Your APT Anti-Hype

by Paul Asadoorian
March 1, 2010

In the interest of helping you cope with the "APT" hype, I thought I'd offer a few observations and ideas about things you can do that might actually help. After all, it's too easy to point and shout "hype" - the truth is that there is a problem, and system and network administrators who are concerned with security do have to worry about long-term embedded penetrations in their network.

There are two primary approaches to Intrusion Detection and they both work. But, they work against different threats, for different reasons. One is the 'classical' IDS approach: know what attack looks like, and look for the attack. That's what most of the signature-based IDS do, and they're good at it and therefore they are useful. The second is the 'analytical' approach (what Richard Bejtlich, in his excellent books, calls "network security monitoring"): know what your network and systems usually do, and begin an investigation if you see them suddenly start doing something new. As with everything, there are trade-offs. Some people would say that the first approach has a problem of "too many false positives" although, seriously, if your network is carrying such a large amount of apparently hostile traffic that your IDS is constantly ringing off the hook, I think you've already got a serious problem. The second approach has the problem that "start an investigation" may be outside the purview, skill set, or energy level of many system/network managers - especially now that the typical system/network admin is chief cook, busboy, and bottle-washer all rolled up in one.


There is a third approach, which I've used effectively for the last 20 years, and it's based on a design philosophy of 'burglar alarms'. The idea of a burglar alarm is that, when you're not home and the alarm is engaged, the presumption is that people aren't walking around inside your house. Of course, you might have a house-resident dog who'd set off motion detectors - in which case your policy needs to be adapted to your operational reality. Since my dogs live outside (and, weighing 150lbs each, they act as my first line of defense) I can have a policy of "no movement in the house" but one of you might find it more effective to put magnetic reed-switch alarms under your stereo gear, on some perimeter and interior doors, and in the lid of your wife's jewelry-box. In other words, your detection is based on identifying a set of events that should not happen, and looking for signs of their occurrence.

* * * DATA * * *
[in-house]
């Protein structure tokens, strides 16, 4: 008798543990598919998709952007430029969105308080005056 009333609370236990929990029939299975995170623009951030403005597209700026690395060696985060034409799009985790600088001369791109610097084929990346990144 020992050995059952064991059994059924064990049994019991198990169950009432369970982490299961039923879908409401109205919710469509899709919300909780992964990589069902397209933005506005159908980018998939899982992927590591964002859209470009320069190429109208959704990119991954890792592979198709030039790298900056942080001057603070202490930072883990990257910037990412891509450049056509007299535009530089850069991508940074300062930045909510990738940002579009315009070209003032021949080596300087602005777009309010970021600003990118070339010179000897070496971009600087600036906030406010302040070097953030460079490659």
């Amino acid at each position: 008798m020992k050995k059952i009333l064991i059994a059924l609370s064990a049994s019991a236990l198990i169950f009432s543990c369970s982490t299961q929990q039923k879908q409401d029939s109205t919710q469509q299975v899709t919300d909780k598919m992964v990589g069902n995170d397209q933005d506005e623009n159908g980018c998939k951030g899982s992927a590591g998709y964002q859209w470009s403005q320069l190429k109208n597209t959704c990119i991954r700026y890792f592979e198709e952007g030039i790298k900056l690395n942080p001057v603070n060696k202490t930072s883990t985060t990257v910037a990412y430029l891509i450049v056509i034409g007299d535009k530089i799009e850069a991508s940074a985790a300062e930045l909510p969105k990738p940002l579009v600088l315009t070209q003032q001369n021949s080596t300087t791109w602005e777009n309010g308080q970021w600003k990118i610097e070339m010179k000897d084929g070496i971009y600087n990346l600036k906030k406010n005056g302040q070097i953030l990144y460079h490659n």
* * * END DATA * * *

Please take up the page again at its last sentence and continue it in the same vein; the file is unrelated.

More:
When you're looking for APT, what are some of the things that shouldn't happen? You shouldn't see command/control traffic for a remote control program. But what would it look like? Your conventional IDS might catch the 'usual' botnet controls, or you might be able to identify patterns in your firewall's egress logs using network security monitoring techniques. The burglar alarm model might be to have something specifically looking for new machines opening connections to the outside at times when they haven't, before. For example, if you are pretty sure that your employees are not at their desks after 10:00pm, you ought to be able to look for events that are not auto-updates taking place between 11:00pm and 5:00am from desktop machines that are usually doing usual desktop stuff during waking hours. Or, you might hypothesize that someone probing to identify servers in your server cluster might try accessing all the IP addresses in a particular subnet. I don't know about you, but during the course of a given week, I never try all the IP addresses on my local network. In fact, a couple of years ago I did a test and discovered that the error-rate, in which one of my systems tried to connect to a non-existent IP address, was under 5 events per month. Your mileage may vary but if you were watching for ARP failures and noticed your ARP failure rate had just quadrupled and all the failures were generated by a single desktop, what might you conclude?